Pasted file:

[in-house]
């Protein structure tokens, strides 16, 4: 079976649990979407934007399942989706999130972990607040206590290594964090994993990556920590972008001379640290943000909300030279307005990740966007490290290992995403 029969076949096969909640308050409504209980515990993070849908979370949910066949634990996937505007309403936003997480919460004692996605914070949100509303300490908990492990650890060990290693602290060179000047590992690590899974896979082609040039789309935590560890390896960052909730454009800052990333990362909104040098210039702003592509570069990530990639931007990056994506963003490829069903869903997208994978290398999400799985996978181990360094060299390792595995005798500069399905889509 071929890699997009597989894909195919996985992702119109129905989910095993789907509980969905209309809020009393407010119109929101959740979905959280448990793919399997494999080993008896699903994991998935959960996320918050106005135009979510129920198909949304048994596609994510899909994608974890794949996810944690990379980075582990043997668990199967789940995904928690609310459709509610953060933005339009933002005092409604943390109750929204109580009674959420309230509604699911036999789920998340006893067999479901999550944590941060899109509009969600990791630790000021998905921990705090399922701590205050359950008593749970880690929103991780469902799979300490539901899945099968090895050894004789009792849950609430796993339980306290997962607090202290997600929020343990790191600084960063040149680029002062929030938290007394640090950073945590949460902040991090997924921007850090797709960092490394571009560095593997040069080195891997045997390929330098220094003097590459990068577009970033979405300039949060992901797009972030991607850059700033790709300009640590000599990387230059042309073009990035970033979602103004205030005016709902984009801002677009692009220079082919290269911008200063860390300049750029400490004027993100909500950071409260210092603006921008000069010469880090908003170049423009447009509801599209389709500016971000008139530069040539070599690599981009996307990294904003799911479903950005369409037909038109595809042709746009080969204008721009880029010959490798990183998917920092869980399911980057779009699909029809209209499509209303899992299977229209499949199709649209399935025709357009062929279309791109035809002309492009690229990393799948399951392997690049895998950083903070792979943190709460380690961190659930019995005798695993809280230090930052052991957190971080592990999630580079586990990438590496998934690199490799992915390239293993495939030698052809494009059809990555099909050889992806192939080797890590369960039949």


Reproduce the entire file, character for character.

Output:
[in-house]
């Protein structure tokens, strides 16, 4: 079976649990979407934007399942989706999130972990607040206590290594964090994993990556920590972008001379640290943000909300030279307005990740966007490290290992995403 029969076949096969909640308050409504209980515990993070849908979370949910066949634990996937505007309403936003997480919460004692996605914070949100509303300490908990492990650890060990290693602290060179000047590992690590899974896979082609040039789309935590560890390896960052909730454009800052990333990362909104040098210039702003592509570069990530990639931007990056994506963003490829069903869903997208994978290398999400799985996978181990360094060299390792595995005798500069399905889509 071929890699997009597989894909195919996985992702119109129905989910095993789907509980969905209309809020009393407010119109929101959740979905959280448990793919399997494999080993008896699903994991998935959960996320918050106005135009979510129920198909949304048994596609994510899909994608974890794949996810944690990379980075582990043997668990199967789940995904928690609310459709509610953060933005339009933002005092409604943390109750929204109580009674959420309230509604699911036999789920998340006893067999479901999550944590941060899109509009969600990791630790000021998905921990705090399922701590205050359950008593749970880690929103991780469902799979300490539901899945099968090895050894004789009792849950609430796993339980306290997962607090202290997600929020343990790191600084960063040149680029002062929030938290007394640090950073945590949460902040991090997924921007850090797709960092490394571009560095593997040069080195891997045997390929330098220094003097590459990068577009970033979405300039949060992901797009972030991607850059700033790709300009640590000599990387230059042309073009990035970033979602103004205030005016709902984009801002677009692009220079082919290269911008200063860390300049750029400490004027993100909500950071409260210092603006921008000069010469880090908003170049423009447009509801599209389709500016971000008139530069040539070599690599981009996307990294904003799911479903950005369409037909038109595809042709746009080969204008721009880029010959490798990183998917920092869980399911980057779009699909029809209209499509209303899992299977229209499949199709649209399935025709357009062929279309791109035809002309492009690229990393799948399951392997690049895998950083903070792979943190709460380690961190659930019995005798695993809280230090930052052991957190971080592990999630580079586990990438590496998934690199490799992915390239293993495939030698052809494009059809990555099909050889992806192939080797890590369960039949």